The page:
At the top is an image I took on a recent bike ride when the two-track I was on dead-ended into a pond that spilled over the trail after several days of rain. Rather than wade across I took pictures. Like most any smart phone or camera that relies on a screen to preview the image, it was difficult to see the screen in the sun as I framed the shot. The shot needed a little horizon straightening, but the color, focus and clarity is right out of the camera.
I have no doubt iPhone and all the other mobile phone makers will soon have the capabilities of the Galaxy S4, and Samsung will push their camera functions even farther over the years to come. Who is that better for? Us of course. So don’t be concerned when you pull your cell phone out to get a shot. Just look around, you’re not alone.
Chase Jarvis is a Steamboat Springs, Colorado photographer and credited with the quote, “The best camera is the one that’s with you.” And he’s right. I have a large DSLR with several lenses and a bulky camera bag. It’s great gear, but too much to lug around every day. I also have a Canon G11 for travel, but driving to the store is not considered travel and so doesn’t always make the trip. I now have this new lightweight camera that is with me almost all the time. And what’s really nice is, the camera answers my occasional phone calls and takes messages while I’m shooting pictures.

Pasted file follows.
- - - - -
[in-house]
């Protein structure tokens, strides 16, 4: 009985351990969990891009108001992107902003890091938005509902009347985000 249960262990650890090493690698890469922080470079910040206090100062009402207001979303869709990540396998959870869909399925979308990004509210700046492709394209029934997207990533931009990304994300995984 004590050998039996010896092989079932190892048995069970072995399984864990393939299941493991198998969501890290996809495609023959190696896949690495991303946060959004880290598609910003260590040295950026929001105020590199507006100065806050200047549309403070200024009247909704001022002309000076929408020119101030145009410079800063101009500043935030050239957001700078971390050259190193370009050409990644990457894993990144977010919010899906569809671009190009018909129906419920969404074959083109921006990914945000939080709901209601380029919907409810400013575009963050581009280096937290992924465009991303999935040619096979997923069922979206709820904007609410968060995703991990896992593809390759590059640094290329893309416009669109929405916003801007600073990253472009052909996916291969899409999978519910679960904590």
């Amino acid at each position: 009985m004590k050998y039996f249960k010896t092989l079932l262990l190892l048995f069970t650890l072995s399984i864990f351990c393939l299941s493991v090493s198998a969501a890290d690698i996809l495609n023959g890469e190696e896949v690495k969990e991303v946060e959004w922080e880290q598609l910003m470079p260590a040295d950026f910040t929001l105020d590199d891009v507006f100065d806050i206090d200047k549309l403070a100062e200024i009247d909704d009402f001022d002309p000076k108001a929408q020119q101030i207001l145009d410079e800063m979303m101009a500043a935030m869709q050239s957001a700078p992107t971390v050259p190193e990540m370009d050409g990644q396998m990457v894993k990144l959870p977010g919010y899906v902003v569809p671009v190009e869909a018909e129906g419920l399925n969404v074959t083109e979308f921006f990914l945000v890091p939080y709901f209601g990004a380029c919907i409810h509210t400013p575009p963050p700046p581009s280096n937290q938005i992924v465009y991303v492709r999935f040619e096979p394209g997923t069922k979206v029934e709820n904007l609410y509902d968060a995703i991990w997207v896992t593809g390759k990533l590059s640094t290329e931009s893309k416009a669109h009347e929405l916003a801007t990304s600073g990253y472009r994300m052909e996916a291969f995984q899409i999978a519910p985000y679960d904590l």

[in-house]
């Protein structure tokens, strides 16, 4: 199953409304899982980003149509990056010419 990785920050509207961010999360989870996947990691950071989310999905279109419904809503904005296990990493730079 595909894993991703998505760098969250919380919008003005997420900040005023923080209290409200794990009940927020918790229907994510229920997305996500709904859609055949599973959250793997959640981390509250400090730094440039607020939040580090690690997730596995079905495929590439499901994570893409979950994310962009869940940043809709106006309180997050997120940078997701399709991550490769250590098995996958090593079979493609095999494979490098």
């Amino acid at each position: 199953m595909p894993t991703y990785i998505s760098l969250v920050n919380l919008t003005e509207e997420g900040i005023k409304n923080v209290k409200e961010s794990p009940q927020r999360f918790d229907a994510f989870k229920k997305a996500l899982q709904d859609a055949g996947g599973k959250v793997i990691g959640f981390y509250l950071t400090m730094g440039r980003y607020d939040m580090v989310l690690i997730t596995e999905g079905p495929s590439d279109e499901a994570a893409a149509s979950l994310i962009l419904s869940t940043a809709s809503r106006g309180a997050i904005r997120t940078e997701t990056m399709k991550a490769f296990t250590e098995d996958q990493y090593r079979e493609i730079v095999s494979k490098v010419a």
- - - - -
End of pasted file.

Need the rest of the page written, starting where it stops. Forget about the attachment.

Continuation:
For more information on Chase Jarvis, read his blog or buy his book titled: The Best Camera Is the One That’s With You, go to www.chasejarvis.com .
When I started this blog, I wrote that I just might veer off course from time-to-time and write about things other than photography. This is one of those times. I’d like to tell you about two websites that I think are unique and worthy of a look: TED.com and celebratewhatsright.com. “Celebrate What’s Right” will take just a few minutes a week to view and read. (Unless you read and enjoy the previous posts.) “TED” on the other hand, may pull you in for hours at a time…